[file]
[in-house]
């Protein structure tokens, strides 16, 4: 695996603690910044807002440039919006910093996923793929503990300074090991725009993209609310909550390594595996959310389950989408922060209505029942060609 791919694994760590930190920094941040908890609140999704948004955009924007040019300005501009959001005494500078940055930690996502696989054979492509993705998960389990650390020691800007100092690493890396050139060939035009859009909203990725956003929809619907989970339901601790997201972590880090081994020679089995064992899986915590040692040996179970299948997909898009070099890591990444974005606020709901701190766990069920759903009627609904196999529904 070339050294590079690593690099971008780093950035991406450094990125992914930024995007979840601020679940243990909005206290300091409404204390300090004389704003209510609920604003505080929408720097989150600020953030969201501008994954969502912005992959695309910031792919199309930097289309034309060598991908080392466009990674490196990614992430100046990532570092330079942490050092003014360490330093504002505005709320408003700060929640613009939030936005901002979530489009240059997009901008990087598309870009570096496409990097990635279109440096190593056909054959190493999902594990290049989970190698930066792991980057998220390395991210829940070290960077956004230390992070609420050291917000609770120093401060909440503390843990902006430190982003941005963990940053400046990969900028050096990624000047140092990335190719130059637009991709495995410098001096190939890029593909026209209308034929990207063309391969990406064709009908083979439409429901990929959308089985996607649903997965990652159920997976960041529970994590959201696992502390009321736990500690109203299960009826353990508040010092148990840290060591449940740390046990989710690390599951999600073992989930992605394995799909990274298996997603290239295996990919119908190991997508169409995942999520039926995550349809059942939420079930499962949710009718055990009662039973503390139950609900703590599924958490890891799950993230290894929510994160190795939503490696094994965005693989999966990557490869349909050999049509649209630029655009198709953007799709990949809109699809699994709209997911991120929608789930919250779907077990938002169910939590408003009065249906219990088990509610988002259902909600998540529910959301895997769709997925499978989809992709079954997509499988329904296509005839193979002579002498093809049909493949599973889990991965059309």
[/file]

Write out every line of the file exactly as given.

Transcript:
[in-house]
């Protein structure tokens, strides 16, 4: 695996603690910044807002440039919006910093996923793929503990300074090991725009993209609310909550390594595996959310389950989408922060209505029942060609 791919694994760590930190920094941040908890609140999704948004955009924007040019300005501009959001005494500078940055930690996502696989054979492509993705998960389990650390020691800007100092690493890396050139060939035009859009909203990725956003929809619907989970339901601790997201972590880090081994020679089995064992899986915590040692040996179970299948997909898009070099890591990444974005606020709901701190766990069920759903009627609904196999529904 070339050294590079690593690099971008780093950035991406450094990125992914930024995007979840601020679940243990909005206290300091409404204390300090004389704003209510609920604003505080929408720097989150600020953030969201501008994954969502912005992959695309910031792919199309930097289309034309060598991908080392466009990674490196990614992430100046990532570092330079942490050092003014360490330093504002505005709320408003700060929640613009939030936005901002979530489009240059997009901008990087598309870009570096496409990097990635279109440096190593056909054959190493999902594990290049989970190698930066792991980057998220390395991210829940070290960077956004230390992070609420050291917000609770120093401060909440503390843990902006430190982003941005963990940053400046990969900028050096990624000047140092990335190719130059637009991709495995410098001096190939890029593909026209209308034929990207063309391969990406064709009908083979439409429901990929959308089985996607649903997965990652159920997976960041529970994590959201696992502390009321736990500690109203299960009826353990508040010092148990840290060591449940740390046990989710690390599951999600073992989930992605394995799909990274298996997603290239295996990919119908190991997508169409995942999520039926995550349809059942939420079930499962949710009718055990009662039973503390139950609900703590599924958490890891799950993230290894929510994160190795939503490696094994965005693989999966990557490869349909050999049509649209630029655009198709953007799709990949809109699809699994709209997911991120929608789930919250779907077990938002169910939590408003009065249906219990088990509610988002259902909600998540529910959301895997769709997925499978989809992709079954997509499988329904296509005839193979002579002498093809049909493949599973889990991965059309």